A coalition of progressive activists and aldermen Tuesday released their own plan for how Chicago should spend more than $1.8 billion in federal stimulus money.
Their plan would vastly expand child care, reopen public mental health clinics, create a guaranteed basic income for the city’s poorest residents, forgive debt from unpaid water bills and provide housing assistance for the homeless.
Mayor Lori Lightfoot has not yet released a breakdown of how she wants to allocate the money from the American Rescue Plan, passed by Congress earlier this year. In a letter to aldermen Tuesday, the mayor’s budget director Susie Park said the administration plans to discuss how to spend the federal stimulus money in conjunction with the 2022 budget process.
Typically, the mayor releases a budget in October for approval in November, but Park’s letter said the mayor intends to release the 2022 budget proposal in September this year.
Ald. Daniel La Spata, 1st Ward, the sponsor of the progressives’ spending plan, said the City Council needs to act more quickly than that.
“We’ve now had those dollars at least for a month,” La Spata said. “We can’t wait another five or six. We can’t say to our communities that are in crisis right now, give us a year. We can’t do that.”
Ten other progressive aldermen have signed onto the spending proposal, which is expected to be introduced to the full City Council on Wednesday. The proposed ordinance would give the most money — more than $500 million — to the city’s Department of Family and Support Services for child care, domestic violence prevention, and cash assistance for individuals who did not get federal stimulus checks.
More than $320 million would go to the Department of Housing, to provide additional rent relief, preserve affordable housing, create new permanent housing for the homeless, and convert hotels impacted by the pandemic into affordable housing.
Another nearly $300 million would go to the Department of Public Health, of which $100 million would go to reopening 10 mental health clinics staffed by public employees. Organizers and activists have been fighting to reopen the clinics since former Mayor Rahm Emanuel closed six of the city’s 12 mental health clinics.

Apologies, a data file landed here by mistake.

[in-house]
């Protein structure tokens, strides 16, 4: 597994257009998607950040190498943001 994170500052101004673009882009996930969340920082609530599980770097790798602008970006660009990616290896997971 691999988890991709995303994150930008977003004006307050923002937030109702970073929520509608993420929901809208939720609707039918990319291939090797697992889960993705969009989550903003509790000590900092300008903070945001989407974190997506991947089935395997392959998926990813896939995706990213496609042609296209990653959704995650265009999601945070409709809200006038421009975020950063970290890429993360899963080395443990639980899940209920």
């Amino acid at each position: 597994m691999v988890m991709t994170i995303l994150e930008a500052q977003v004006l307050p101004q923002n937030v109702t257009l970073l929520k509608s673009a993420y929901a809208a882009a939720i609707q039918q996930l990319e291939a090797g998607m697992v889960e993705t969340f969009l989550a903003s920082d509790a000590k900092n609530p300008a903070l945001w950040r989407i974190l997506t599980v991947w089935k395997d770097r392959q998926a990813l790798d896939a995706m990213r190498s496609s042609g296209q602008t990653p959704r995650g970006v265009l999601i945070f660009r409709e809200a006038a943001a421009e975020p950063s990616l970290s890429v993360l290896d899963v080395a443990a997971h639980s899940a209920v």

“We want all of them open,” said Cheryl Miller, an organizer with Southside Together Organizing for Power. “Mayor Lightfoot promised to reopen (them) and said that she would reinvest a minimum of $25 million in rebuilding the public mental health infrastructure. We are now demanding that she honor that commitment.”
The progressives also want to create a $50 million program that provides a base level of income to the city’s poorest residents. The idea — known as “Universal Basic Income” or “Guaranteed Basic Income” — is not new. Former 47th Ward Ald. Ameya Pawar proposed the idea in 2018, but nothing ever happened.
Now, the idea is becoming increasingly popular after the federal government issued multiple rounds of stimulus checks to the American people during the pandemic. Ald. Gilbert Villegas, 36th Ward, introduced an ordinance in April to create a “COVID-19 Guaranteed Income Program,” but it’s been stuck in Rules Committee, where legislation historically goes to die.
Under the progressives’ plan, most city departments, including the Mayor’s Office, would get some federal stimulus money. But they notably left out the Chicago Police Department, the Chicago Fire Department, and the Office of Emergency Management and Communications.
Several aldermen and community groups criticized Lightfoot for spending $281 million from the first round of federal stimulus on police. In all, Chicago got $1.2 billion from the Coronavirus Aid, Relief, and Economic Security (CARES) Act last year.
The $1.8 billion from the American Rescue Plan must be spent by the end of 2024 and cannot go toward paying off debt.
Becky Vevea covers city politics for WBEZ. Follow her @beckyvevea.